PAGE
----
Seattle Genetics is a renowned pharmaceutical company located at Cascade Business Park in Seattle’s Bothell precinct. Clay Siegall is at the helm of this biotech company that has excelled in the study, manipulation as well as the packaging of drugs since 1998.
Siegall is the founder, chairperson, president, and CEO. He has steered the company through all sorts of upheavals. Under his leadership, Seattle Genetics has given cancer patients a new reason to hope by building a diverse pipeline of antibody based cancer therapies. One of its renowned drugs is the ADCETRIS that received approval from the US government’s FDA in 2011 that fights cancerous cells from the inside.
Siegall’s Celebrated Career
Siegall is a trained scientist specializing in targeted cancer therapies. He attended the University of Maryland for a B.S. in Zoology, and later The George Washington University for a Ph.D. in Genetics, excelling with honors. Before founding Seattle Genetics, Siegall worked in various designations in institutions such as MedImmune, the National Cancer Institute (NCI), the Curagen Corporation, Genentech, Bristrol-Myers Squibb, and the National Institute of Health, up until 1991.
In 1998, he founded Seattle Genetics with emphasis on scientific innovation drug development, conducting rigorous research, and a passion for helping patients who thought they were doomed. In his tenure, the biotech company has entered into strategic licenses for its revolutionary ADC technology, generating the company over $300 million. This money goes into research and the roll out of effective cancer drugs.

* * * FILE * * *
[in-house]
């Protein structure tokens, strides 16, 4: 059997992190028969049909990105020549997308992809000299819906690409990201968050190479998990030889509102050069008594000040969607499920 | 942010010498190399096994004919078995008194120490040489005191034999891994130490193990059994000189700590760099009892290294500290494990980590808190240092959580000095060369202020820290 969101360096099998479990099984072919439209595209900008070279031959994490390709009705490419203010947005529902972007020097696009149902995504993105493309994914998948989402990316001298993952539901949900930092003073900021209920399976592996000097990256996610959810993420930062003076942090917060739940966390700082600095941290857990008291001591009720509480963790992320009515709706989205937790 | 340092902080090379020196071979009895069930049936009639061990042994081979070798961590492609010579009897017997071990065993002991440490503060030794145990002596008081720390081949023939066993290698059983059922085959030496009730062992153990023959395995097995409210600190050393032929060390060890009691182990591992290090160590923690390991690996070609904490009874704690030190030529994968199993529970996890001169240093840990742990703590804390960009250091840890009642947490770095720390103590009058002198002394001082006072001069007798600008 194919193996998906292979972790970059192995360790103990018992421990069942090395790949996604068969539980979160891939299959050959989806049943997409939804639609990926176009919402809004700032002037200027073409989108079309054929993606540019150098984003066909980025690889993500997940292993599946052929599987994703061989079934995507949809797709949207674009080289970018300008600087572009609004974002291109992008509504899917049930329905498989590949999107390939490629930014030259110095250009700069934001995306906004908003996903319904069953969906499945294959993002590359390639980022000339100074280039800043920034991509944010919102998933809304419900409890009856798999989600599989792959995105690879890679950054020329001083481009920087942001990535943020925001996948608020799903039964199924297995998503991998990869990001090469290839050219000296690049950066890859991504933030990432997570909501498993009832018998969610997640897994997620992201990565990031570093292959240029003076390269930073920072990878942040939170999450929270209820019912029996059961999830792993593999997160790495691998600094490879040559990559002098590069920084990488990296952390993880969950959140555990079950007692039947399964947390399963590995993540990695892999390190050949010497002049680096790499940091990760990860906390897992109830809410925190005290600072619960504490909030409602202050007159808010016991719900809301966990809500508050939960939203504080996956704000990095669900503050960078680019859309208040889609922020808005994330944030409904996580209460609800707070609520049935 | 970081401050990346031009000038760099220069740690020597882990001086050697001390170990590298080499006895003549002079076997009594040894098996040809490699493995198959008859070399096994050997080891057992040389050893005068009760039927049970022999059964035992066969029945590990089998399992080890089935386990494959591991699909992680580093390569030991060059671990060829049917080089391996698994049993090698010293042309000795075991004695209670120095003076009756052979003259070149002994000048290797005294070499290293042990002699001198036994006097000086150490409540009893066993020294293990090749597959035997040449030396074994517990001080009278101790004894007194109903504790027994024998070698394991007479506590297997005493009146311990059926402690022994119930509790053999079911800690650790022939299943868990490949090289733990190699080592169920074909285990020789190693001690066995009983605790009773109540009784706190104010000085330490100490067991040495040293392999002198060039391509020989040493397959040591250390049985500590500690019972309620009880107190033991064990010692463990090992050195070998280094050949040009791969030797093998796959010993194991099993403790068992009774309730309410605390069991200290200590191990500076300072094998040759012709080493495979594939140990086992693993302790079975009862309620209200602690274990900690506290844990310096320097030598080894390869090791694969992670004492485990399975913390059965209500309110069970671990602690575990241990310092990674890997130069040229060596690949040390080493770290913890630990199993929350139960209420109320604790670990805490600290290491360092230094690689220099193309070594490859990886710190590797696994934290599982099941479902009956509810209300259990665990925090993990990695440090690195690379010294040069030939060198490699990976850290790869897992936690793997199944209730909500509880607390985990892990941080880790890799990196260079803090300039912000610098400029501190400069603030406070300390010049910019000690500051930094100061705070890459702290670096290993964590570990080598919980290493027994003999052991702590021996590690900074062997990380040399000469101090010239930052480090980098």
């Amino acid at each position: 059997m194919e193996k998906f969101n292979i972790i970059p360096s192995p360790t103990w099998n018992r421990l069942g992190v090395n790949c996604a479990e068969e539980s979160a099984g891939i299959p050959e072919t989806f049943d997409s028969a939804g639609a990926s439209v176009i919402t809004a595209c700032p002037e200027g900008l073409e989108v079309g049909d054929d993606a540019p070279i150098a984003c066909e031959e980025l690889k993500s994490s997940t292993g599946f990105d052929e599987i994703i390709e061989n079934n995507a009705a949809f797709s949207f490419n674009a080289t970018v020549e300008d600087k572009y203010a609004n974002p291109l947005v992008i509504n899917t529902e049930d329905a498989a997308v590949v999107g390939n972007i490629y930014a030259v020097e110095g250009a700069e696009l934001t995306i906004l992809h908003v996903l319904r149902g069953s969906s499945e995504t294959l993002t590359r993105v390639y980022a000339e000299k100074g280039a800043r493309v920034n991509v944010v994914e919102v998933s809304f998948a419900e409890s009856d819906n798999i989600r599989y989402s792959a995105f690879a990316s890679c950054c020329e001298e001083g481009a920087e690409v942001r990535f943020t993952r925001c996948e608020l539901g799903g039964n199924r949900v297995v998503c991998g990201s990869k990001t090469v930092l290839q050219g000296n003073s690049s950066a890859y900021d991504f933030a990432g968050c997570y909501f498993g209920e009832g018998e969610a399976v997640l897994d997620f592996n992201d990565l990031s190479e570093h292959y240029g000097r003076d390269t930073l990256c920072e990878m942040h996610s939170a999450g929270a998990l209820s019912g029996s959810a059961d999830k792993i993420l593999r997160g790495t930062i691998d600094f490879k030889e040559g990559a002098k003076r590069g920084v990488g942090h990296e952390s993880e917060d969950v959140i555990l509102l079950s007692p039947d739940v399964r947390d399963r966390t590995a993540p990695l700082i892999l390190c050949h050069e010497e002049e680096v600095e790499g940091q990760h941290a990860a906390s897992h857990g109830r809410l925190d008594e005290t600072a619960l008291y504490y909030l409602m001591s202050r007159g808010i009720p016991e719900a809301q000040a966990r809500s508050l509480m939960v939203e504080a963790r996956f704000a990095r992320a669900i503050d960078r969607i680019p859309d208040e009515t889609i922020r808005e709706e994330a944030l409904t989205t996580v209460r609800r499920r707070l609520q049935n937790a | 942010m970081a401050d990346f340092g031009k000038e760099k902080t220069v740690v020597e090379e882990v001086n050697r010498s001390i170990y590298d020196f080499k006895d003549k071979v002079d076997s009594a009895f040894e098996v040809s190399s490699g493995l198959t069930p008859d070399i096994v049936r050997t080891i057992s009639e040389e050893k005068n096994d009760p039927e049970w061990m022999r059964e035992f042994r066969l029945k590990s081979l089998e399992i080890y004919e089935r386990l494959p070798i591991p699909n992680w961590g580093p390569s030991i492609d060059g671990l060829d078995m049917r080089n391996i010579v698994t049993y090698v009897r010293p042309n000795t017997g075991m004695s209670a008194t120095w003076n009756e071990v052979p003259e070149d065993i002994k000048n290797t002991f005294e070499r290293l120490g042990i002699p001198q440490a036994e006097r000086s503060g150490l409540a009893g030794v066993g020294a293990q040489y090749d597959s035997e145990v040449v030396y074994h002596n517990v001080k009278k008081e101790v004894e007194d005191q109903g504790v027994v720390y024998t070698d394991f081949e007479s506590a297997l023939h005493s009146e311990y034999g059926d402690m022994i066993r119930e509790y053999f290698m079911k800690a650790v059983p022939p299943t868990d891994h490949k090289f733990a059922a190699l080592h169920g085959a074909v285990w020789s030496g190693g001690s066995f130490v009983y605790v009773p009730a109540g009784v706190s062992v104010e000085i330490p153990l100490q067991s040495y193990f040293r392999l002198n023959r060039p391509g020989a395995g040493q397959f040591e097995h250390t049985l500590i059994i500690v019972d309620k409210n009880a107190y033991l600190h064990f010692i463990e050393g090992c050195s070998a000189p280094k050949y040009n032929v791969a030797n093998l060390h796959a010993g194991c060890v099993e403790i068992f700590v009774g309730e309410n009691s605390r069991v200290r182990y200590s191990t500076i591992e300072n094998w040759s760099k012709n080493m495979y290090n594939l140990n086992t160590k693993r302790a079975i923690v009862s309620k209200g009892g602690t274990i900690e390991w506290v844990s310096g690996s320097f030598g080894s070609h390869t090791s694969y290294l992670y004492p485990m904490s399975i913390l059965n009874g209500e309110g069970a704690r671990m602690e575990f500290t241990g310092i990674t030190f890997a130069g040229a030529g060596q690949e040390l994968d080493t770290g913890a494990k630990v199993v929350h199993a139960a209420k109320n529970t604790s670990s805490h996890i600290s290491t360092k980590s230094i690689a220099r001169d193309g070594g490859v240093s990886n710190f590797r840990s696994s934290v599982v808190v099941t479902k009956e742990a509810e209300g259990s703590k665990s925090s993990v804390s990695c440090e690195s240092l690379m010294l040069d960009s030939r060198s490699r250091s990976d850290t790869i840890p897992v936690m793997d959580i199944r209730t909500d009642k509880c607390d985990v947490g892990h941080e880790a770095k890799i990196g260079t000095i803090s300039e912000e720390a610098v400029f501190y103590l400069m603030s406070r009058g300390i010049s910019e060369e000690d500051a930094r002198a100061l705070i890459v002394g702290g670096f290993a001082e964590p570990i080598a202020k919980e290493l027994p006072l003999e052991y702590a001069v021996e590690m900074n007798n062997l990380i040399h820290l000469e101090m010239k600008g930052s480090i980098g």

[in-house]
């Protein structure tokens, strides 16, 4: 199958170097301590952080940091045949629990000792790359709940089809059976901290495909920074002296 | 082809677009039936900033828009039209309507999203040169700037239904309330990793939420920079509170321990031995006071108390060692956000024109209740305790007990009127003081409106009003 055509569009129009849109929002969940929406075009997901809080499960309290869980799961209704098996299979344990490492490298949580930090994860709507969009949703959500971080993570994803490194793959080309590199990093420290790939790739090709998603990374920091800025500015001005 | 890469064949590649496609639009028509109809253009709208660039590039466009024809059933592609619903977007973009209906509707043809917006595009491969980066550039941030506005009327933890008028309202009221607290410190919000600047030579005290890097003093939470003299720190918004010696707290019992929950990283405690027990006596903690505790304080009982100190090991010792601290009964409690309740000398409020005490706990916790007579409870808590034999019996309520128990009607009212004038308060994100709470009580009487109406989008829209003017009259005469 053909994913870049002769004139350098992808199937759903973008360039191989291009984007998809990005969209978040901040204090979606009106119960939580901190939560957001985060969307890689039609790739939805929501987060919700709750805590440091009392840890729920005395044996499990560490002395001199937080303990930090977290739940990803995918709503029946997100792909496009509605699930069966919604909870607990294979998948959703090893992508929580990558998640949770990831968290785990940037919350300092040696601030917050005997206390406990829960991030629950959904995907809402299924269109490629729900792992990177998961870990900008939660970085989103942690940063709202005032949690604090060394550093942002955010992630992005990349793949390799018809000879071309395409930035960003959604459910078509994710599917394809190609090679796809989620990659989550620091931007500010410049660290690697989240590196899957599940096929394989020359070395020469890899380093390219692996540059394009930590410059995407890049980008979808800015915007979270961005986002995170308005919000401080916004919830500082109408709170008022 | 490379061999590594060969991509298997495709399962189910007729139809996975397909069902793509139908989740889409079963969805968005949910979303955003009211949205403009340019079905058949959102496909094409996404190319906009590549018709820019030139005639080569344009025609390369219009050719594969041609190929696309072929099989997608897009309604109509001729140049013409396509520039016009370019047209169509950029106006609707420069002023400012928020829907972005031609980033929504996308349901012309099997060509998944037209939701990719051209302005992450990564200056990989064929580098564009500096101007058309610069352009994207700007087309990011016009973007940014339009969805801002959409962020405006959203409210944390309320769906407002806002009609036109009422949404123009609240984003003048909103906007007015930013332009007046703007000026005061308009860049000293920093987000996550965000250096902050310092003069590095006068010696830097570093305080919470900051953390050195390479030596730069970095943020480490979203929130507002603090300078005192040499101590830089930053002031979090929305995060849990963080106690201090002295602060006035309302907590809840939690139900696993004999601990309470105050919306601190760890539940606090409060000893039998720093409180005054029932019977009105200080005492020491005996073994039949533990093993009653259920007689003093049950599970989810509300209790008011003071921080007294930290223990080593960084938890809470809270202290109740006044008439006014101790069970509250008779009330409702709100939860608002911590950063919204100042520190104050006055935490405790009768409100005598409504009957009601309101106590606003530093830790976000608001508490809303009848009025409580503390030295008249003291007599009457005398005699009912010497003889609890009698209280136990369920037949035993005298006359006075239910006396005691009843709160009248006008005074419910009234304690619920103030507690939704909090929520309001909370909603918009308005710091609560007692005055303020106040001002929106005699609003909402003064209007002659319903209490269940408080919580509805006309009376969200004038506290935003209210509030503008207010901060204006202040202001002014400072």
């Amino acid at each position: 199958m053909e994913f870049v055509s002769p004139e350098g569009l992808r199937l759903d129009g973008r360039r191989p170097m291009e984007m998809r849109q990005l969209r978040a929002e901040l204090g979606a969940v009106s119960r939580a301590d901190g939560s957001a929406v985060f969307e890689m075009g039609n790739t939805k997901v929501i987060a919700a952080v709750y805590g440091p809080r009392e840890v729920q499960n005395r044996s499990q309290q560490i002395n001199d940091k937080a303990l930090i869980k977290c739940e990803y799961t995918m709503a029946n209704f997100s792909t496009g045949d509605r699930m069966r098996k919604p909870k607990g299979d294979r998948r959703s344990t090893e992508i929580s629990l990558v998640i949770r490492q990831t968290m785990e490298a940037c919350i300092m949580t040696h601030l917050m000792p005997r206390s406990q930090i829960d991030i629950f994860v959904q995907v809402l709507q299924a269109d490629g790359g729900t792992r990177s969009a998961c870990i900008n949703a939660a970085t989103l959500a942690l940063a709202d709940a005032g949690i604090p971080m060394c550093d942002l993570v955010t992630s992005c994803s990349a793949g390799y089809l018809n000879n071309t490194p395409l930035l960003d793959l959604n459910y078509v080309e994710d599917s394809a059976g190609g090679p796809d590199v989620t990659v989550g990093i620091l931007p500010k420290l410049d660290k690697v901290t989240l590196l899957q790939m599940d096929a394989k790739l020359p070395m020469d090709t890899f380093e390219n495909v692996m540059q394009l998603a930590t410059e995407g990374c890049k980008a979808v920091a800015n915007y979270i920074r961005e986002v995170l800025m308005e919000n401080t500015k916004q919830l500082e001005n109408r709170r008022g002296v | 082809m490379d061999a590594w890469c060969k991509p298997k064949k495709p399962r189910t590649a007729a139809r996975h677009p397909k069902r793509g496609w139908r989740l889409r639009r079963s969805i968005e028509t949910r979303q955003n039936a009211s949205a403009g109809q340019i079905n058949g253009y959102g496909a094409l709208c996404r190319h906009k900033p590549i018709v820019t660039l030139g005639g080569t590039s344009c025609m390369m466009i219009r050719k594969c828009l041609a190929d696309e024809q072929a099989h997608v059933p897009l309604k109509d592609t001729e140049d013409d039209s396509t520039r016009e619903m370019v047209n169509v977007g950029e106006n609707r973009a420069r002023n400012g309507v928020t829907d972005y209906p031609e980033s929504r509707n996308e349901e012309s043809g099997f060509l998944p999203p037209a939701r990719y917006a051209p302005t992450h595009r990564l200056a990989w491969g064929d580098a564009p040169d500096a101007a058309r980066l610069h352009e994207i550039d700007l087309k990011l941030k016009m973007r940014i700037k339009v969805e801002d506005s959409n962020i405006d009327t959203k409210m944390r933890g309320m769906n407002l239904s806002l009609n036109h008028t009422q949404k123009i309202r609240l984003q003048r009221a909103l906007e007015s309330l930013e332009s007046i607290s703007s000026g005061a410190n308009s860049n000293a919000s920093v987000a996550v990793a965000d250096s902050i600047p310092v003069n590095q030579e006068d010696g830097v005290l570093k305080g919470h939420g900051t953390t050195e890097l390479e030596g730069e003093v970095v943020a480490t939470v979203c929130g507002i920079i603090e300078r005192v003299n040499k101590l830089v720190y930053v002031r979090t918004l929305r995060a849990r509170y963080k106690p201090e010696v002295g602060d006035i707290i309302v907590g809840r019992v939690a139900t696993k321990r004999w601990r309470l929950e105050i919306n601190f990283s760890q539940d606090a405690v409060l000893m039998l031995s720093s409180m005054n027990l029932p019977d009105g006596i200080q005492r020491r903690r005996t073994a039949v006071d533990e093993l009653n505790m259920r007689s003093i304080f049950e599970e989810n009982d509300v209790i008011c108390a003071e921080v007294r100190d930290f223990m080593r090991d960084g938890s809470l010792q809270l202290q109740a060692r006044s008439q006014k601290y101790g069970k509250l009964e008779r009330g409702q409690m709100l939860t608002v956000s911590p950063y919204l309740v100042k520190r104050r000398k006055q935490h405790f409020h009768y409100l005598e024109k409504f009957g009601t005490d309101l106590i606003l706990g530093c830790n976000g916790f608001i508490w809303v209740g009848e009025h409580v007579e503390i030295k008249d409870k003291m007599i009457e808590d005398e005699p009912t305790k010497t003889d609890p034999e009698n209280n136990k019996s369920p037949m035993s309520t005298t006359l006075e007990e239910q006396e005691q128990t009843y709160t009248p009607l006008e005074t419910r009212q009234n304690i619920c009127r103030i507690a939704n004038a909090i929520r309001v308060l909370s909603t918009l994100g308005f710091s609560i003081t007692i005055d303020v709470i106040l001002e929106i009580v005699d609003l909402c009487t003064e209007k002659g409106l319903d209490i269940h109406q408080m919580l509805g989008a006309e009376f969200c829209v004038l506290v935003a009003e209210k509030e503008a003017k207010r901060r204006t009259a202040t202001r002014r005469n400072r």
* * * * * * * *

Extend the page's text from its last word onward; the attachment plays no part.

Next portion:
Through his leadership, he has been on the frontline to spearhead both private and public capital-generating activities, which has seen the company gain over $670 million. One worth mentioning is the IPO issued in 2001.
The company is valued at a whopping $10 billion with a muster roll of 900 employees, with an estimated 200 expected to enter its work force. Analysts project that Clay Siegall is among the few corporate heads that have the capability to transform a biotech firm into a big pharma. His ambitions are to move beyond drug development to handle the marketing of its new drugs on an international scale. Its shares have more than tripled from $20 to $66 a share, though it is yet to make a profit, its value has increased by more than 50%.
In February, Siegall made a $2 billion bid to acquire global rights to commercialize a cancer drug developed by Immunomedics, a company based in New Jersey. However, his plan was foiled by a judge due to a conflict between the members of the board to take control of the Immunomedics. He sits on the board of various companies, which has broadened his style of leadership and added to his many accolades.